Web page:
The designer of the Exorcist letter was seemingly substituting the signature with a verse from The Mikado's Tit-Willow. In other words, it could suggest his name is present somewhere within the verse. The Zodiac Killer (if the author) chose a verse not in keeping with his two previous Mikado selections, As some day it may happen and A more humane Mikado - both of which had threatening overtones of torture and murder. Whereas, Tit-Willow is about a little tom-tit's last reflective moments before his suicidal plunge into a billowy wave. This may suggest the verse Tit-Willow was chosen for an entirely different reason, particularly in view of the preceding line of "Signed, yours truley" notable on the Dear Boss letter signed by Jack the Ripper and postmarked September 27th 1988, just three years after The Mikado opened at the Savoy Theatre. It should also be noted that William S. Gilbert, responsible for the libretto of The Mikado, released Songs of a Savoyard in 1890 featuring many of the songs from their comic operas. Six songs from The Mikado can be found in Songs of a Savoyard, three of which Zodiac chose - assuming of course, Zodiac was responsible for the January 1974 offering.
There is a strange dichotomy evidenced in the letter, where the author begins by referencing 'The Exorcist' movie (1973) and immediately follows it up by paraphrasing 'Tit-Willow' from 'The Mikado' (1885). 'The Mikado' is often described as the best in British satire, as well as a comedy opera, therefore the word usage of the author describing it as a 'satirical comedy' is unlikely to be accidental. Additionally, the attempted blending of these vastly different productions into one correspondence seems forced, as if chosen for a specific purpose.
The libretto or text was plagiarized from William S. Gilbert. The Exorcist is an American horror film released in 1973, directed by William Friedkin and adapted for screenplay by William Peter Blatty, based on his 1971 book. The movie divided audiences and critics alike, as it explored the subject of demonic possession, in this case, that of a 12-year-old girl played by Linda Denise Blair. This masterpiece of evil still remains one of the most iconic movies in the horror genre to this day. It is fairly evident that the three main protagonists in these productions all have the forename "William". It is also apparent that every verse of Tit-Willow ends with "Oh, willow, titwillow, titwillow!", in which the name "Will" can be observed three times. The shortened version of William is also present in "billowy". Did the Zodiac Killer choose the Tit-Willow verse after "Signed, yours truley" for no other reason than it contained his name embedded in the text? The next line after "Oh, willow, titwillow, titwillow!" is "Now I feel just as sure as I'm sure that my name".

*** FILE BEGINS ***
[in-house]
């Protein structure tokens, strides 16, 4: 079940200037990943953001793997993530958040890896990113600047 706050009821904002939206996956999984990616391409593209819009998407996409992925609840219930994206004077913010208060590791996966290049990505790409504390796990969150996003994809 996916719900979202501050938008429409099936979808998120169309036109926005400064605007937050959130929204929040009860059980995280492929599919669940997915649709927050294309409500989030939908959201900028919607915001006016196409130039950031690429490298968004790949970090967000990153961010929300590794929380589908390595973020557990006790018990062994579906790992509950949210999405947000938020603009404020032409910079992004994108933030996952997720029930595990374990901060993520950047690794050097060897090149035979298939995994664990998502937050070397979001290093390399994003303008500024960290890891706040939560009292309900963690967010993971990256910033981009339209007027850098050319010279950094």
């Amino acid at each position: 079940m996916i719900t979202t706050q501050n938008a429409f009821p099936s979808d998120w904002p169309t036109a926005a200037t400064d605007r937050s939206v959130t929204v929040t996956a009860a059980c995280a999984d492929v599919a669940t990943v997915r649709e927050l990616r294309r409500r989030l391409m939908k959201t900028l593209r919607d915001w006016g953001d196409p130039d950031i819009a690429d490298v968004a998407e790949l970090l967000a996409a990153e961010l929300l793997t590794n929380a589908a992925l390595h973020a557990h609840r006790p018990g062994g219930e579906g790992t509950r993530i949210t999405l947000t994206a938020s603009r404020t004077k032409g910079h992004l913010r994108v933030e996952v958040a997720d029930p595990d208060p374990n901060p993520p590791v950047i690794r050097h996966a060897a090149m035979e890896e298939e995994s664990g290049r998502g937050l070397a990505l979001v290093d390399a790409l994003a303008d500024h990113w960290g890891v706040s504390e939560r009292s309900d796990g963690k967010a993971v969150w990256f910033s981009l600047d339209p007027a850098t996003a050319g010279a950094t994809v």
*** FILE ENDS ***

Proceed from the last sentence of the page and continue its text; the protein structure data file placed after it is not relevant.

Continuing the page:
In the April 20th 1970 '13 Symbol' cipher, Zodiac stated "This is the Zodiac speaking. By the way have you cracked the last cipher I sent you. My name is...." The cipher contained three characters twice (A, N, and M) and one character three times (joined O and 8). Therefore, the name "William" gives us a good starting point with two repeating letters.
As an experiment, I looked at the most popular American surnames that could possibly fit the criteria required by the '13 Symbol' cipher and the already inserted "William". Sixteenth on the list was the name Martin, giving us an estimated name of William Martin for the Zodiac Killer. There are many alternative second names that could be applied, but if "William" was the responsible's forename, we would be looking for a 6-letter surname for the confirmed murderer of five.